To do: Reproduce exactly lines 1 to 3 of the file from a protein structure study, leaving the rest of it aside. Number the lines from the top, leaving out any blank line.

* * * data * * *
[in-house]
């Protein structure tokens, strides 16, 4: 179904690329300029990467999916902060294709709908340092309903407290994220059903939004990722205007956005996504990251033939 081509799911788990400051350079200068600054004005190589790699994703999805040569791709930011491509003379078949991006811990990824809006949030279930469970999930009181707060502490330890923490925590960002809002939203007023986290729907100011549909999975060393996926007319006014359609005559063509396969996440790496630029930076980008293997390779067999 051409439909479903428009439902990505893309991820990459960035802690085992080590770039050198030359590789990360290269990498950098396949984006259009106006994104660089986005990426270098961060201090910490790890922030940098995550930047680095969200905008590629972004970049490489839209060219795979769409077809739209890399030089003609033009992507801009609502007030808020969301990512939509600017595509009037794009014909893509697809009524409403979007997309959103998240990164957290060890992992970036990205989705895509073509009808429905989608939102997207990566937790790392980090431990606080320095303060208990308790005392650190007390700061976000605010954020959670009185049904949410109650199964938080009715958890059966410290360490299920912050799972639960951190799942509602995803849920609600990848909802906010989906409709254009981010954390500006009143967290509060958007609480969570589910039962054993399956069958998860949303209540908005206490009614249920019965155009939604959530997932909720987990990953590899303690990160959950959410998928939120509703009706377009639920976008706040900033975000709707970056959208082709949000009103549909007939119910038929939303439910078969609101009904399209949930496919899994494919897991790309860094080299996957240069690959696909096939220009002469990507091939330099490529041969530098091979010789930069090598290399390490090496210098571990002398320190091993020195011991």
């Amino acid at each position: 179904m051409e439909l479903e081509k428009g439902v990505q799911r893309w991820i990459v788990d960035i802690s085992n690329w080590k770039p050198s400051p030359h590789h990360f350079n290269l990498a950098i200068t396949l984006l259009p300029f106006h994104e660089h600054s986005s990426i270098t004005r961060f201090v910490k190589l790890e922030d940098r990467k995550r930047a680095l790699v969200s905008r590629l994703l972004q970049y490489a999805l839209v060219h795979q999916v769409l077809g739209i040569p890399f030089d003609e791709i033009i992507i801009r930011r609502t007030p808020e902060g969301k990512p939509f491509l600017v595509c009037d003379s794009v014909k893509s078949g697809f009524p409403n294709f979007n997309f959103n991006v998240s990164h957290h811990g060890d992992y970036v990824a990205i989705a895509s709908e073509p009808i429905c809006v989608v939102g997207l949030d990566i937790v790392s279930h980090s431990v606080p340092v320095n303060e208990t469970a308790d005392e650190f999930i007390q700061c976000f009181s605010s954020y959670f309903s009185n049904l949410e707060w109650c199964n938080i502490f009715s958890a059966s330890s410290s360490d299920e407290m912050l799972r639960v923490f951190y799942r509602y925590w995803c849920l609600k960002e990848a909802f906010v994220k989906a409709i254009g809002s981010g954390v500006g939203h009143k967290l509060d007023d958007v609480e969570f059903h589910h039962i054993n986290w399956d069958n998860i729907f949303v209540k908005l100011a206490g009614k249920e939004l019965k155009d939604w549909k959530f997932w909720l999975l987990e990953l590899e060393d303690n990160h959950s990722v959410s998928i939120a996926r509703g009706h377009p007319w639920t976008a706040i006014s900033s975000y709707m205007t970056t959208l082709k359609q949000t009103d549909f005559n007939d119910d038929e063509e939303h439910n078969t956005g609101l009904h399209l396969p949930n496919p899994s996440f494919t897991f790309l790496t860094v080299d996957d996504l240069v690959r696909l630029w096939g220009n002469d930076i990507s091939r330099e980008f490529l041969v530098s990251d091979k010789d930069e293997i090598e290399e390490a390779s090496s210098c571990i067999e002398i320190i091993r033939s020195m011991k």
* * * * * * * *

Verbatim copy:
[in-house]
């Protein structure tokens, strides 16, 4: 179904690329300029990467999916902060294709709908340092309903407290994220059903939004990722205007956005996504990251033939 081509799911788990400051350079200068600054004005190589790699994703999805040569791709930011491509003379078949991006811990990824809006949030279930469970999930009181707060502490330890923490925590960002809002939203007023986290729907100011549909999975060393996926007319006014359609005559063509396969996440790496630029930076980008293997390779067999 051409439909479903428009439902990505893309991820990459960035802690085992080590770039050198030359590789990360290269990498950098396949984006259009106006994104660089986005990426270098961060201090910490790890922030940098995550930047680095969200905008590629972004970049490489839209060219795979769409077809739209890399030089003609033009992507801009609502007030808020969301990512939509600017595509009037794009014909893509697809009524409403979007997309959103998240990164957290060890992992970036990205989705895509073509009808429905989608939102997207990566937790790392980090431990606080320095303060208990308790005392650190007390700061976000605010954020959670009185049904949410109650199964938080009715958890059966410290360490299920912050799972639960951190799942509602995803849920609600990848909802906010989906409709254009981010954390500006009143967290509060958007609480969570589910039962054993399956069958998860949303209540908005206490009614249920019965155009939604959530997932909720987990990953590899303690990160959950959410998928939120509703009706377009639920976008706040900033975000709707970056959208082709949000009103549909007939119910038929939303439910078969609101009904399209949930496919899994494919897991790309860094080299996957240069690959696909096939220009002469990507091939330099490529041969530098091979010789930069090598290399390490090496210098571990002398320190091993020195011991």
């Amino acid at each position: 179904m051409e439909l479903e081509k428009g439902v990505q799911r893309w991820i990459v788990d960035i802690s085992n690329w080590k770039p050198s400051p030359h590789h990360f350079n290269l990498a950098i200068t396949l984006l259009p300029f106006h994104e660089h600054s986005s990426i270098t004005r961060f201090v910490k190589l790890e922030d940098r990467k995550r930047a680095l790699v969200s905008r590629l994703l972004q970049y490489a999805l839209v060219h795979q999916v769409l077809g739209i040569p890399f030089d003609e791709i033009i992507i801009r930011r609502t007030p808020e902060g969301k990512p939509f491509l600017v595509c009037d003379s794009v014909k893509s078949g697809f009524p409403n294709f979007n997309f959103n991006v998240s990164h957290h811990g060890d992992y970036v990824a990205i989705a895509s709908e073509p009808i429905c809006v989608v939102g997207l949030d990566i937790v790392s279930h980090s431990v606080p340092v320095n303060e208990t469970a308790d005392e650190f999930i007390q700061c976000f009181s605010s954020y959670f309903s009185n049904l949410e707060w109650c199964n938080i502490f009715s958890a059966s330890s410290s360490d299920e407290m912050l799972r639960v923490f951190y799942r509602y925590w995803c849920l609600k960002e990848a909802f906010v994220k989906a409709i254009g809002s981010g954390v500006g939203h009143k967290l509060d007023d958007v609480e969570f059903h589910h039962i054993n986290w399956d069958n998860i729907f949303v209540k908005l100011a206490g009614k249920e939004l019965k155009d939604w549909k959530f997932w909720l999975l987990e990953l590899e060393d303690n990160h959950s990722v959410s998928i939120a996926r509703g009706h377009p007319w639920t976008a706040i006014s900033s975000y709707m205007t970056t959208l082709k359609q949000t009103d549909f005559n007939d119910d038929e063509e939303h439910n078969t956005g609101l009904h399209l396969p949930n496919p899994s996440f494919t897991f790309l790496t860094v080299d996957d996504l240069v690959r696909l630029w096939g220009n002469d930076i990507s091939r330099e980008f490529l041969v530098s990251d091979k010789d930069e293997i090598e290399e390490a390779s090496s210098c571990i067999e002398i320190i091993r033939s020195m011991k």